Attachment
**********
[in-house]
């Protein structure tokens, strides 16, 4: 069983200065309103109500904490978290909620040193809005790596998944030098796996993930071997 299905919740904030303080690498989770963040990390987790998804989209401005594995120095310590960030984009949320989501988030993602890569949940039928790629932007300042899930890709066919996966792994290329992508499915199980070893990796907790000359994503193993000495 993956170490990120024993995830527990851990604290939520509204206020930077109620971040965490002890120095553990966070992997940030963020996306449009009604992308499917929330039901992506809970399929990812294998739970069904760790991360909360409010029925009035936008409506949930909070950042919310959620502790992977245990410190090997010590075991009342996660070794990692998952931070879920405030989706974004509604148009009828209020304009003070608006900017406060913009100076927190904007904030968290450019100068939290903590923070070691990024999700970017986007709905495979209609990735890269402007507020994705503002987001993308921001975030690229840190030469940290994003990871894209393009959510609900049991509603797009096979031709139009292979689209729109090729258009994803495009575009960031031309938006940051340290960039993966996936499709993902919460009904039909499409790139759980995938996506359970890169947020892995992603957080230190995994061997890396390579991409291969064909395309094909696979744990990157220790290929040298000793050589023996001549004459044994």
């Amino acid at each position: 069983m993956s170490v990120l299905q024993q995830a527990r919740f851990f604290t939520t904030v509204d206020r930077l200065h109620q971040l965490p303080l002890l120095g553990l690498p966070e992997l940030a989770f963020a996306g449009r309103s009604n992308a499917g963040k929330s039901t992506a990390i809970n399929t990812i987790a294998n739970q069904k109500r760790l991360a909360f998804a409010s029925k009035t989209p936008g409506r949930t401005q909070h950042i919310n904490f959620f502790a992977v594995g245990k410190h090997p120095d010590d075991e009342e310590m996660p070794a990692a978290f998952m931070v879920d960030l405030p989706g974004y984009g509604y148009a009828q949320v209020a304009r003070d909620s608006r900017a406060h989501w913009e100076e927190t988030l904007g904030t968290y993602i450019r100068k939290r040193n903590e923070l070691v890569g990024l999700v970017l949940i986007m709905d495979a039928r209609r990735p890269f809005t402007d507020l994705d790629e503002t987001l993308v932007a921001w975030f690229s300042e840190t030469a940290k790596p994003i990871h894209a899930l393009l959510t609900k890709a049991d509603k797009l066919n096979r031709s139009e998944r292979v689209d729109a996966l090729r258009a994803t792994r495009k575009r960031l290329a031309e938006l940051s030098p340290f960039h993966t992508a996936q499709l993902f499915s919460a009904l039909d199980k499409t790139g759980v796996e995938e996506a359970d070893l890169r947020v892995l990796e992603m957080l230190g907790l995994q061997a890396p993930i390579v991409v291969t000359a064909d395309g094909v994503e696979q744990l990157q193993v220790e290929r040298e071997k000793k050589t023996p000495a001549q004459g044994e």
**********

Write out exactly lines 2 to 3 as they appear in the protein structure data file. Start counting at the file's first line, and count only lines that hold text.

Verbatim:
């Protein structure tokens, strides 16, 4: 069983200065309103109500904490978290909620040193809005790596998944030098796996993930071997 299905919740904030303080690498989770963040990390987790998804989209401005594995120095310590960030984009949320989501988030993602890569949940039928790629932007300042899930890709066919996966792994290329992508499915199980070893990796907790000359994503193993000495 993956170490990120024993995830527990851990604290939520509204206020930077109620971040965490002890120095553990966070992997940030963020996306449009009604992308499917929330039901992506809970399929990812294998739970069904760790991360909360409010029925009035936008409506949930909070950042919310959620502790992977245990410190090997010590075991009342996660070794990692998952931070879920405030989706974004509604148009009828209020304009003070608006900017406060913009100076927190904007904030968290450019100068939290903590923070070691990024999700970017986007709905495979209609990735890269402007507020994705503002987001993308921001975030690229840190030469940290994003990871894209393009959510609900049991509603797009096979031709139009292979689209729109090729258009994803495009575009960031031309938006940051340290960039993966996936499709993902919460009904039909499409790139759980995938996506359970890169947020892995992603957080230190995994061997890396390579991409291969064909395309094909696979744990990157220790290929040298000793050589023996001549004459044994």
């Amino acid at each position: 069983m993956s170490v990120l299905q024993q995830a527990r919740f851990f604290t939520t904030v509204d206020r930077l200065h109620q971040l965490p303080l002890l120095g553990l690498p966070e992997l940030a989770f963020a996306g449009r309103s009604n992308a499917g963040k929330s039901t992506a990390i809970n399929t990812i987790a294998n739970q069904k109500r760790l991360a909360f998804a409010s029925k009035t989209p936008g409506r949930t401005q909070h950042i919310n904490f959620f502790a992977v594995g245990k410190h090997p120095d010590d075991e009342e310590m996660p070794a990692a978290f998952m931070v879920d960030l405030p989706g974004y984009g509604y148009a009828q949320v209020a304009r003070d909620s608006r900017a406060h989501w913009e100076e927190t988030l904007g904030t968290y993602i450019r100068k939290r040193n903590e923070l070691v890569g990024l999700v970017l949940i986007m709905d495979a039928r209609r990735p890269f809005t402007d507020l994705d790629e503002t987001l993308v932007a921001w975030f690229s300042e840190t030469a940290k790596p994003i990871h894209a899930l393009l959510t609900k890709a049991d509603k797009l066919n096979r031709s139009e998944r292979v689209d729109a996966l090729r258009a994803t792994r495009k575009r960031l290329a031309e938006l940051s030098p340290f960039h993966t992508a996936q499709l993902f499915s919460a009904l039909d199980k499409t790139g759980v796996e995938e996506a359970d070893l890169r947020v892995l990796e992603m957080l230190g907790l995994q061997a890396p993930i390579v991409v291969t000359a064909d395309g094909v994503e696979q744990l990157q193993v220790e290929r040298e071997k000793k050589t023996p000495a001549q004459g044994e």